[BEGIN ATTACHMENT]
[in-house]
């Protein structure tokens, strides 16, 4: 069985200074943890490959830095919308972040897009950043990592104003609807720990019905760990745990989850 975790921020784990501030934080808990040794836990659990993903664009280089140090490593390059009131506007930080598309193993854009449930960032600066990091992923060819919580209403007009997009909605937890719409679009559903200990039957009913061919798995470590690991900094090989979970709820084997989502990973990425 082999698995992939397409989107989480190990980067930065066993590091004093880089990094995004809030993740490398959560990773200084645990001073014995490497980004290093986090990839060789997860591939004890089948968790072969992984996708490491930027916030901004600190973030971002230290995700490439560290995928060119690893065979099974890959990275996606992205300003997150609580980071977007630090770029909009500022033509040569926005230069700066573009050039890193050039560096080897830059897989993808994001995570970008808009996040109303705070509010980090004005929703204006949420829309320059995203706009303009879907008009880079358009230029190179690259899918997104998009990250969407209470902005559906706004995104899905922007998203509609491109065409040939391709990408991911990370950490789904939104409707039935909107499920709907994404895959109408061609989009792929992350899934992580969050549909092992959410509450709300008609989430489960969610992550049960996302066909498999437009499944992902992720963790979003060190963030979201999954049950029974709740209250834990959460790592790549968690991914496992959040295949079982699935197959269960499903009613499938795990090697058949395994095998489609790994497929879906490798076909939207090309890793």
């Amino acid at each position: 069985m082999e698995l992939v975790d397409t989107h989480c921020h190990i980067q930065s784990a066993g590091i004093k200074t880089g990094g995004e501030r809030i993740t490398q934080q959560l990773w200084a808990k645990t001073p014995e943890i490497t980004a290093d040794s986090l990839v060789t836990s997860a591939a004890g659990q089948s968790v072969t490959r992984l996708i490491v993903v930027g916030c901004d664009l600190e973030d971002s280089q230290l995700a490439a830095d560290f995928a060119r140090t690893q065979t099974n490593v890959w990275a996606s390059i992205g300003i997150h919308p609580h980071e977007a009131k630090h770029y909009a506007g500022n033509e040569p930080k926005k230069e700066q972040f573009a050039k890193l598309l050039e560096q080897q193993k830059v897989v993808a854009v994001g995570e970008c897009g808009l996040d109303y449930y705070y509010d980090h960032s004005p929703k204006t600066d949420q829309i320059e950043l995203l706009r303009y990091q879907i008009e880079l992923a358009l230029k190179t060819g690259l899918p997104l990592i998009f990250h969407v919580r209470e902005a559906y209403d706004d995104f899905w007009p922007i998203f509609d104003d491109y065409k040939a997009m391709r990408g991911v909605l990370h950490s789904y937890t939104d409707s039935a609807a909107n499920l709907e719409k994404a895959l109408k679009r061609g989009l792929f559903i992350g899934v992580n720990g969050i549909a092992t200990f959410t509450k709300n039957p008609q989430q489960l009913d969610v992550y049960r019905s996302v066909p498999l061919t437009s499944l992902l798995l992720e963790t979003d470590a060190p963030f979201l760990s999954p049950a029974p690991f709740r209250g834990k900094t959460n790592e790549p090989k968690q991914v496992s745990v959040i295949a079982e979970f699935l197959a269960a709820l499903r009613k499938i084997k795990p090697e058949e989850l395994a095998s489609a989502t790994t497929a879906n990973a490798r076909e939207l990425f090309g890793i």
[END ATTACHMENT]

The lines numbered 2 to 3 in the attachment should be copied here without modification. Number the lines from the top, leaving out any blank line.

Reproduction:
């Protein structure tokens, strides 16, 4: 069985200074943890490959830095919308972040897009950043990592104003609807720990019905760990745990989850 975790921020784990501030934080808990040794836990659990993903664009280089140090490593390059009131506007930080598309193993854009449930960032600066990091992923060819919580209403007009997009909605937890719409679009559903200990039957009913061919798995470590690991900094090989979970709820084997989502990973990425 082999698995992939397409989107989480190990980067930065066993590091004093880089990094995004809030993740490398959560990773200084645990001073014995490497980004290093986090990839060789997860591939004890089948968790072969992984996708490491930027916030901004600190973030971002230290995700490439560290995928060119690893065979099974890959990275996606992205300003997150609580980071977007630090770029909009500022033509040569926005230069700066573009050039890193050039560096080897830059897989993808994001995570970008808009996040109303705070509010980090004005929703204006949420829309320059995203706009303009879907008009880079358009230029190179690259899918997104998009990250969407209470902005559906706004995104899905922007998203509609491109065409040939391709990408991911990370950490789904939104409707039935909107499920709907994404895959109408061609989009792929992350899934992580969050549909092992959410509450709300008609989430489960969610992550049960996302066909498999437009499944992902992720963790979003060190963030979201999954049950029974709740209250834990959460790592790549968690991914496992959040295949079982699935197959269960499903009613499938795990090697058949395994095998489609790994497929879906490798076909939207090309890793």
């Amino acid at each position: 069985m082999e698995l992939v975790d397409t989107h989480c921020h190990i980067q930065s784990a066993g590091i004093k200074t880089g990094g995004e501030r809030i993740t490398q934080q959560l990773w200084a808990k645990t001073p014995e943890i490497t980004a290093d040794s986090l990839v060789t836990s997860a591939a004890g659990q089948s968790v072969t490959r992984l996708i490491v993903v930027g916030c901004d664009l600190e973030d971002s280089q230290l995700a490439a830095d560290f995928a060119r140090t690893q065979t099974n490593v890959w990275a996606s390059i992205g300003i997150h919308p609580h980071e977007a009131k630090h770029y909009a506007g500022n033509e040569p930080k926005k230069e700066q972040f573009a050039k890193l598309l050039e560096q080897q193993k830059v897989v993808a854009v994001g995570e970008c897009g808009l996040d109303y449930y705070y509010d980090h960032s004005p929703k204006t600066d949420q829309i320059e950043l995203l706009r303009y990091q879907i008009e880079l992923a358009l230029k190179t060819g690259l899918p997104l990592i998009f990250h969407v919580r209470e902005a559906y209403d706004d995104f899905w007009p922007i998203f509609d104003d491109y065409k040939a997009m391709r990408g991911v909605l990370h950490s789904y937890t939104d409707s039935a609807a909107n499920l709907e719409k994404a895959l109408k679009r061609g989009l792929f559903i992350g899934v992580n720990g969050i549909a092992t200990f959410t509450k709300n039957p008609q989430q489960l009913d969610v992550y049960r019905s996302v066909p498999l061919t437009s499944l992902l798995l992720e963790t979003d470590a060190p963030f979201l760990s999954p049950a029974p690991f709740r209250g834990k900094t959460n790592e790549p090989k968690q991914v496992s745990v959040i295949a079982e979970f699935l197959a269960a709820l499903r009613k499938i084997k795990p090697e058949e989850l395994a095998s489609a989502t790994t497929a879906n990973a490798r076909e939207l990425f090309g890793i």